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Trees of Iowa: An Interactive Key

Apple
(Malus pumila)



The common apple, also known as the orchard apple or domestic apple is a deciduous, small to medium-sized tree which can grow from 30 to 70 feet, with a short, stout trunk. The leaves are 2 to 4 inches long, oval to ovate in shape, with fine sharp-toothed margins. On top, the leaves are bright green and smooth; the leaf bottom is paler with fine white down.



Hardiness: zones 3 through 10,depending on species.

Size and Shape: Dwarf varieties are 5 to 8 feet tall.  Semi-dwarf get to be 12 to 16 feet tall.  Standard varieties can grow to be 20 and 30 feet tall.

Culture:
A seed from an apple will grow a tree if planted in proper conditions, but the fruit of that tree will often be smaller and poorer than the apple from which the seed was taken.  Therefore, apple trees are most often grown from buds.  A bud from a strong apple tree is made to grow on the roots of a seedling apple tree by a process called budding, which is a kind of grafting.


The common apple originated in Eurasia, and brought to North America by early colonists. It is now naturalized in North America. There are thousands of cultivars exhibiting a wide variety of characteristics (leaves, fruits, flowers, twigs).

The wood is heavy, hard, and tough and used for making crafts, good for fuel, and used to smoke meat. The fruit, commonly known as "apples," having many domestic uses ( culinary dishes and libations) is also used as a food source for many kinds of wildlife such as white-tailed deer, black bear, raccoons and foxes.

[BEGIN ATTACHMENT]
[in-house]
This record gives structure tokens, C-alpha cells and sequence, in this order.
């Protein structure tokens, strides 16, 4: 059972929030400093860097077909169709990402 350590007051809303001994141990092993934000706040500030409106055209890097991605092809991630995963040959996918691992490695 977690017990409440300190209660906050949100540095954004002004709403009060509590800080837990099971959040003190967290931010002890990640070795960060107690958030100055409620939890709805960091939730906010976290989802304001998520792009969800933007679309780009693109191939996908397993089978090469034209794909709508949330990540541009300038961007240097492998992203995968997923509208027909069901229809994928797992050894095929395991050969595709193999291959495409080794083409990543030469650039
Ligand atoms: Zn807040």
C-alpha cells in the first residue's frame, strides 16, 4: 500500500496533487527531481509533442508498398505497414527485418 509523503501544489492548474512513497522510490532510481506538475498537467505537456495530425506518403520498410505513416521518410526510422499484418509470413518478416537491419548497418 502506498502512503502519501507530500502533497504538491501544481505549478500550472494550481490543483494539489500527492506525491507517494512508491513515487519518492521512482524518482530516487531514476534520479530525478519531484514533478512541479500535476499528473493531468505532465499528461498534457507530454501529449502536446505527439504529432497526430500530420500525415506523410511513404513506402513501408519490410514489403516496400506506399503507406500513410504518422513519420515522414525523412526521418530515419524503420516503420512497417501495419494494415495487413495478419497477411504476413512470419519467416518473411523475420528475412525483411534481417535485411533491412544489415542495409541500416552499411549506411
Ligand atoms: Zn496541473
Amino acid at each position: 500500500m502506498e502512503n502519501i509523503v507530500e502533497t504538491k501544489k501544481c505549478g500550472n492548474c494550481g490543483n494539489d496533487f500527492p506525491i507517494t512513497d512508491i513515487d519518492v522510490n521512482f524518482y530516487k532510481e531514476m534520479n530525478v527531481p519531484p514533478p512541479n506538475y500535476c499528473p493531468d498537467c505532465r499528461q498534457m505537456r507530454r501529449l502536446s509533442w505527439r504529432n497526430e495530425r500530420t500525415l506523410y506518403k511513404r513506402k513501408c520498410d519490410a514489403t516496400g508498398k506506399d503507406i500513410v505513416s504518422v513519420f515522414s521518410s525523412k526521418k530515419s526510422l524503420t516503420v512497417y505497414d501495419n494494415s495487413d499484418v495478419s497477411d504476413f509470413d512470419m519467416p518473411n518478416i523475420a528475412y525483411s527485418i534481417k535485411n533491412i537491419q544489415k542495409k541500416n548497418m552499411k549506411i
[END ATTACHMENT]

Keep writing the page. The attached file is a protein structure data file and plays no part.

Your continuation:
It is suggested that wild apple trees seen in mountain habitat may have taken root due to discarded cores by lumberjacks and hikers (pack it out).

 

Click on a thumbnail image below to view a larger picture.
Apple flowers Apple growth form Apple fruit Apple flowers Apple flowers Apple flowers Apple growth form Apple fruit Apple twig

 

Prairie Crab Apple
(Pyrus ioensis)


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It is said that the Prairie or Iowa Crab Apple is the most beautiful and fragrant of all the wild crab apples.

Is it an Apple or Crab Apple?

The rule of thumb is if the fruit is under 2", than it is a crab apple, and if the fruit is larger than 2", than it is an apple. However, many trees overlap and hybridize, confounding a biological distinction between apples and crab apples.



 

Click on a thumbnail image below to view a larger picture.
Crabapple flowers Crabapple leaves Crabapple flowers Crabapple leaves Crabapple flowers Crabapple flowers Crabapple flowers Crabapple form Crabapple fruit Crabapple leaves Crabapple twig